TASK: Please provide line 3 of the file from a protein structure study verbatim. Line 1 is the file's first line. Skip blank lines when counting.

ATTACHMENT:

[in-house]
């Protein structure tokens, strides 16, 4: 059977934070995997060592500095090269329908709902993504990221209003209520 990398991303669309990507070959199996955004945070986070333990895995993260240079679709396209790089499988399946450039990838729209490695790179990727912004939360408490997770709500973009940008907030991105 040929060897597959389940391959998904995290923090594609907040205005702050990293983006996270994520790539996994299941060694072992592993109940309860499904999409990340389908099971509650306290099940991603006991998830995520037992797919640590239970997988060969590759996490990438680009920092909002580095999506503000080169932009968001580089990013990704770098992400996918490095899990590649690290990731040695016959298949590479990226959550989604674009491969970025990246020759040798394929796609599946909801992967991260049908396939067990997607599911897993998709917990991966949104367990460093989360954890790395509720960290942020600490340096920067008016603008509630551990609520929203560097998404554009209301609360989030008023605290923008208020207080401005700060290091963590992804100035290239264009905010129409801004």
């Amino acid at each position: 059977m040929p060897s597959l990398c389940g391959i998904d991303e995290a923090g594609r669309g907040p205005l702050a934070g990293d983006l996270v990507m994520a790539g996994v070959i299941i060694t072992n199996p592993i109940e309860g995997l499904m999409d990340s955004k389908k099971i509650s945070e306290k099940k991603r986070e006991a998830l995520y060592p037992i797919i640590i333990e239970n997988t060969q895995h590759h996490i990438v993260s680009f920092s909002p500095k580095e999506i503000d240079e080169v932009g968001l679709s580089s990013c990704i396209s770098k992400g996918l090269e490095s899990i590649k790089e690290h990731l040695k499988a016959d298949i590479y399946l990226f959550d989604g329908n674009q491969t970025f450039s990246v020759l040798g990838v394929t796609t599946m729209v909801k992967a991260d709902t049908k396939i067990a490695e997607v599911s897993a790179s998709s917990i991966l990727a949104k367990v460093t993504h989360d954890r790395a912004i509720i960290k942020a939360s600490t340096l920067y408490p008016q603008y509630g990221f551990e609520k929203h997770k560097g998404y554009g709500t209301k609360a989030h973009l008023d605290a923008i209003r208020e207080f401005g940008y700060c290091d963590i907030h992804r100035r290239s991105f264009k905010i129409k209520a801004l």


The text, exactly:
């Amino acid at each position: 059977m040929p060897s597959l990398c389940g391959i998904d991303e995290a923090g594609r669309g907040p205005l702050a934070g990293d983006l996270v990507m994520a790539g996994v070959i299941i060694t072992n199996p592993i109940e309860g995997l499904m999409d990340s955004k389908k099971i509650s945070e306290k099940k991603r986070e006991a998830l995520y060592p037992i797919i640590i333990e239970n997988t060969q895995h590759h996490i990438v993260s680009f920092s909002p500095k580095e999506i503000d240079e080169v932009g968001l679709s580089s990013c990704i396209s770098k992400g996918l090269e490095s899990i590649k790089e690290h990731l040695k499988a016959d298949i590479y399946l990226f959550d989604g329908n674009q491969t970025f450039s990246v020759l040798g990838v394929t796609t599946m729209v909801k992967a991260d709902t049908k396939i067990a490695e997607v599911s897993a790179s998709s917990i991966l990727a949104k367990v460093t993504h989360d954890r790395a912004i509720i960290k942020a939360s600490t340096l920067y408490p008016q603008y509630g990221f551990e609520k929203h997770k560097g998404y554009g709500t209301k609360a989030h973009l008023d605290a923008i209003r208020e207080f401005g940008y700060c290091d963590i907030h992804r100035r290239s991105f264009k905010i129409k209520a801004l």